I am sure with the divine & legal wisdom that you guys possess and with Lord Blessing, you guys will surely set another highest authority in our Land to shed some light pertaining to the constitutional crisis that we are facing now !

RAKYAT BOLEH !

art harun said...

Dear Michael and Thyechong,

The version which I have and quoted in my post has the word "members". I have also checked with Imtiaz. His version also contains the word "members".

cheers

MYblog said...

Excellent analysis supported by facts and case study. If you are legally right and there is no other clause that say any different, I think there has been a grave error on the part of the Sultan. And since the Sultan is well versed with the law being the former Lord President, where does such a revelation place him?

Has royalty and the status thereon somewhat blinded him and make him decide against his better judgement?

Questions? Questions? Questions?

Makes me sad to think so!!!!

CPK said...

Dear Art,
Thank you for the artful analysis. You are helping to educate a lot of people out here, including me.

DOM said...

Art,

Who was the presiding judge in the Stephen Kalong Ningkam case?

DOM

art harun said...

DOM,

The Judge was the then Chief Justice of Borneo, Harley CJ.

Old Fart said...

Thank you sir for this most instructive clarification.

Now this irritating discomfort that I have been having about the HRH Sultan Azlan Shah's actions has been put to rest.

For a lot of us lay people, we can only feel the injustice as well as the error of the decision and actions of the Sultan without a clue as to how we might put these feelings to rest. Your explanations here are like the anti-dote for the poison that was working inside.

Once again, thank you sir!!

Old Fart said...

Dear Art,

Kim Quek has extracted the following from both the Federal as well as the State constitutions respectively: (http://thedandelions.wordpress.com/2009/02/06/urgent-appeal-perak-constitution-crisis-from-misinterpretation-of-words/)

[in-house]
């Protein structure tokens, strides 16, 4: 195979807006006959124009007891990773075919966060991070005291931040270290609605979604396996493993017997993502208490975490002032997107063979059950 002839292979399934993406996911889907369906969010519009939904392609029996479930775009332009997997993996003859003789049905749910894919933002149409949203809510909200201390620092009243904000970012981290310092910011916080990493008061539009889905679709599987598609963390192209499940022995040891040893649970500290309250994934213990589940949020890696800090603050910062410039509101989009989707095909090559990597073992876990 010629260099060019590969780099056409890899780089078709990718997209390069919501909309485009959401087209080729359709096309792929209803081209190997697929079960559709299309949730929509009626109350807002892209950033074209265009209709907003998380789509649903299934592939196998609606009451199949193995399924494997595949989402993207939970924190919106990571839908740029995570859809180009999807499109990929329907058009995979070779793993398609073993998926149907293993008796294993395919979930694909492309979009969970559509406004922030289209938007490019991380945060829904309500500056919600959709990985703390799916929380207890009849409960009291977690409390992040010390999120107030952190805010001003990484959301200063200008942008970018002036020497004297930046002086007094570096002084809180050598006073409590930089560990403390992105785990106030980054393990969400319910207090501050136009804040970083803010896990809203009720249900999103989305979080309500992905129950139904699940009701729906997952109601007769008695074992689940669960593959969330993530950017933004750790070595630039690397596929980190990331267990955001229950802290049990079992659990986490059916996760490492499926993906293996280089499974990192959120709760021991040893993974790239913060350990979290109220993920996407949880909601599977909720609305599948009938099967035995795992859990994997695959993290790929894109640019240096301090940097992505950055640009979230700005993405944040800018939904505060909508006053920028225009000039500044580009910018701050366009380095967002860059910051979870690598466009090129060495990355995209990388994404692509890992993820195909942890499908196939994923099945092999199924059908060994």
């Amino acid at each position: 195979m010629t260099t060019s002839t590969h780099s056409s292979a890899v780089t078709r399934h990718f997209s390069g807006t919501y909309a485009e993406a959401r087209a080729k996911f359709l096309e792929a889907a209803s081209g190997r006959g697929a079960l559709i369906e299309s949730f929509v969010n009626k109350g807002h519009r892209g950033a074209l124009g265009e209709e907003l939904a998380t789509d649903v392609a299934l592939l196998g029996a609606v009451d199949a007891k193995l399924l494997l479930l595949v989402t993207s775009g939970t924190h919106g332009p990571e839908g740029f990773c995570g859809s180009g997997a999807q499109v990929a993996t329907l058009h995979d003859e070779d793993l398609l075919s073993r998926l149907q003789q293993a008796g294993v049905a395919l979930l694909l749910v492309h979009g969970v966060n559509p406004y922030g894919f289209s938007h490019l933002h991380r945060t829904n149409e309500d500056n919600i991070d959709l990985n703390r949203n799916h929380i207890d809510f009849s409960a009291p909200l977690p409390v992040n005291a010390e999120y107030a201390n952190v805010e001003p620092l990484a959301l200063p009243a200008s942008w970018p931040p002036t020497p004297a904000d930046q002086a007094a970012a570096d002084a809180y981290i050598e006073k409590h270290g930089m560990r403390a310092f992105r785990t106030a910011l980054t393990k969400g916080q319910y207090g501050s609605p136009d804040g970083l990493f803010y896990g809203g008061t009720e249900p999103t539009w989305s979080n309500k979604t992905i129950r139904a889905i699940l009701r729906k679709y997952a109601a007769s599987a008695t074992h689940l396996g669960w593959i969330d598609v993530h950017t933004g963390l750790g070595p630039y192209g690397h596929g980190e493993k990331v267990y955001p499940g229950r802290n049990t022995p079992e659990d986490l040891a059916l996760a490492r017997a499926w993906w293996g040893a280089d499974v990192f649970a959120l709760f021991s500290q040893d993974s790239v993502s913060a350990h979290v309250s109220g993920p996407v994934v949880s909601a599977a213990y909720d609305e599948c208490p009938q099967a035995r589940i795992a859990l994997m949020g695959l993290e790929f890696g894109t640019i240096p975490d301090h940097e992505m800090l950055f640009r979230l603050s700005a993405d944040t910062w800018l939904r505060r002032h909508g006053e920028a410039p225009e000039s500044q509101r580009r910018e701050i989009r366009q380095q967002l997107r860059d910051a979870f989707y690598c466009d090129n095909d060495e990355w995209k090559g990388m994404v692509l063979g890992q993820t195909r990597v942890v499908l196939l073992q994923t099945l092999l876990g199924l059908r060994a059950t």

Federal constitution: Article 43 (4): If the Prime Minister ceases to command the confidence of the majority of the members of the House of Representatives, then, unless at his request the Yang di-Pertuan Agong dissolves Parliament, the Prime Minister shall tender the resignation of the Cabinet.

Perak state constitution: Artikel XVI(6): If the Mentri Besar ceases to command the confidence of the majority of the Legislative Assembly, then unless at his request His Royal Highness dissolves the Legislative Assembly, he shall tender the resignation of the Executive Council.

He argues that the Sultan would have been correct if it were the Prime Minister in determining if he had lost the confidence of the majority of the members of the House of Representatives.

Whereas, in the State's constitution, it refers to the Majority of the Legislative Assembly.

You on the other hand, having checked with Imtiaz confirm that the legislation refers to "members of the Assembly", but you fail to mention which legislation. State or Federal that you are quoting?

Following Kim Quek's argument, if you are right in taking "members of the Legislative Assembly", then the Sultan may have adequately satisfied himself that the Menteri Besar did not have the confidence of the majority of the members of the assembly as he could determine this by himself by interviewing each one of them.

On the other hand if Kim Quek's version is right, then obviously without the Legislative Assembly coming together there cannot have been a determination of whether the Menteri Besar did not have the confidence of the Assembly.

Hope you can clarify this.

Gan said...

Thanks for shedding light on the sorry mess !

P.S. Now it porbably makes the rakyats wonder even more what caused the Sultan to come to his decision.